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Review of The Obsidian Blade - Arnav Sojan
The Obsidian Blade written by Pete Hautman, is a Science-Fiction book that also presents a religious concept. This book is a very original and thrilling book that keeps you on your toes. It is told in third person omniscient, meaning that we learn not only the main character’s thought s but also the others present.
The Obsidian Blade is about a curious religious boy, named Tucker whose father is a reverend at the Church that he founded and his mother plays the organ during the services. But one day his father disappears and He comes back with a girl who doesn’t speak and declares that he no longer believes in God and that their household will not pray anymore. One day, after his mother gets sick, Tucker a note from his father saying that they are going to seek help. Soon Tucker realises that his parents have gone through these mysterious disks. From this turning point Tucker knows what he has to do, find his parents.
Hautman writes book effectively, as at the end of each chapter, we, like the main character Tucker, have more questions than answers. The author has written it in such a way that we find it very hard to put the book down and stop reading, until we are through all the pages. Hautman has incorporated suspense and mystery effectively to produce this result. The book takes us along with Tucker on a search for his parents through time and space. We get to know Tucker and his experiences as well as some of the other characters.
The Obsidian Blade is a book most suited for High School and College students. This would be because some statements in the book may be too hard for the younger readers to process. Along with that, there are some violent scene, such as when the priest cuts the old lady, Awn, in half. There is also reference to alcohol usage and smoking, especially with Tucker’s uncle Kosh. The references to the different time spaces, especially in the future provokes and entices the imagination of young minds. The genre being science-fiction and fantasy would not be suited to older readers.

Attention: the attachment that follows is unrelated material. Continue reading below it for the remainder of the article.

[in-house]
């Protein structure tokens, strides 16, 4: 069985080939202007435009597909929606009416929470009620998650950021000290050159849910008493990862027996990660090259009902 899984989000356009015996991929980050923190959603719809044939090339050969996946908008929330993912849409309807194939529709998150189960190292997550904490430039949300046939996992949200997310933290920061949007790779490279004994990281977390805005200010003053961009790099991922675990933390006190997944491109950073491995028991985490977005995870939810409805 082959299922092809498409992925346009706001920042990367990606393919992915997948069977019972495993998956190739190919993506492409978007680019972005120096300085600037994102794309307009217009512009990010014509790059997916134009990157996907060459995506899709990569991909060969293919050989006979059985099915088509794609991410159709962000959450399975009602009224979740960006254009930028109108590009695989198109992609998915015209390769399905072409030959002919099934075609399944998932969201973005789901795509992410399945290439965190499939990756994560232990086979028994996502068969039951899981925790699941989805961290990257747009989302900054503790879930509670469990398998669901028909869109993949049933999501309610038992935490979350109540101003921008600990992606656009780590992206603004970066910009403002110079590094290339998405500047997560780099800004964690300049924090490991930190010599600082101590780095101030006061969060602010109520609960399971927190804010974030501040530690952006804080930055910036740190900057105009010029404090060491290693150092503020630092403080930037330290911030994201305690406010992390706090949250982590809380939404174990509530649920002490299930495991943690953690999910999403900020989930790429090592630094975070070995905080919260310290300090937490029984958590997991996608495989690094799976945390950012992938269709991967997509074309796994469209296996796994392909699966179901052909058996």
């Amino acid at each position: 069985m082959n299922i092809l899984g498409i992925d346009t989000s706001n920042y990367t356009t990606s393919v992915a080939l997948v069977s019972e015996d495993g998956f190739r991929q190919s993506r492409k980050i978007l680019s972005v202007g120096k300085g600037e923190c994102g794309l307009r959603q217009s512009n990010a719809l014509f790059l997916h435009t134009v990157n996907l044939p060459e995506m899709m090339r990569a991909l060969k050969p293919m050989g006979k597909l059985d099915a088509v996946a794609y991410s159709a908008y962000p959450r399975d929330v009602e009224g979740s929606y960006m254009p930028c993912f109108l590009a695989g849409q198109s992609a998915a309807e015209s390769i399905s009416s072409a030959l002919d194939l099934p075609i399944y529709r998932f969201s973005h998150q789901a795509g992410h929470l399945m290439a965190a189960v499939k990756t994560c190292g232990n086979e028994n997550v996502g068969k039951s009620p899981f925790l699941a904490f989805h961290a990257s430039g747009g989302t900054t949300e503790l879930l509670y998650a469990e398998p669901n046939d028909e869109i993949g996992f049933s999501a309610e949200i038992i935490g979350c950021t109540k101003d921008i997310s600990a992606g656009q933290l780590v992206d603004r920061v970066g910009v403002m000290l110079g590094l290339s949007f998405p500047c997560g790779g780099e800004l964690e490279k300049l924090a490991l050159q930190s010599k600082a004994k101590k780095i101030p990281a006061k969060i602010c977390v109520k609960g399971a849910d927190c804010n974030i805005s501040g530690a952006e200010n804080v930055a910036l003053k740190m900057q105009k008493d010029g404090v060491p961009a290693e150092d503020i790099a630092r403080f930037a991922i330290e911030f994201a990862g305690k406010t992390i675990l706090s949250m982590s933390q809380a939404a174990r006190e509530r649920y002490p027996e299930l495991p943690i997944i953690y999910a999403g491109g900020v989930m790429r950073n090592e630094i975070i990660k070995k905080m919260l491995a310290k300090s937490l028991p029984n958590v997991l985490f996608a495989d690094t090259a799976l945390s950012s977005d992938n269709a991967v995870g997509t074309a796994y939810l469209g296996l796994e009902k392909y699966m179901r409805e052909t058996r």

Similar to other time-travel novels, The Obsidian Blade is a book that takes a little time and effort to truly understand the plot and what is happening, especially considering the changes in scenes such as time paradoxes and crossed paths and swallowed years. But the great thing about the book is that Pete Hautman never failed to waver in any part of the book. When you think closely, every time jump and every after-effect that occurs in the story seems logical and inevitable.
In conclusion, the Obsidian Blade is a Scientific-Fiction book that always has us anticipating what the next page holds. It most suited for those in High School and University. Hautman has written an original and unique book that incorporates history and gives us a different view of what could have happened. The book flows very fluidly as the result of each time jump seems reasonable and inevitable. Hautman has not only made a book that presents wondrous ideas, but also has managed to make them very logical and reasonable.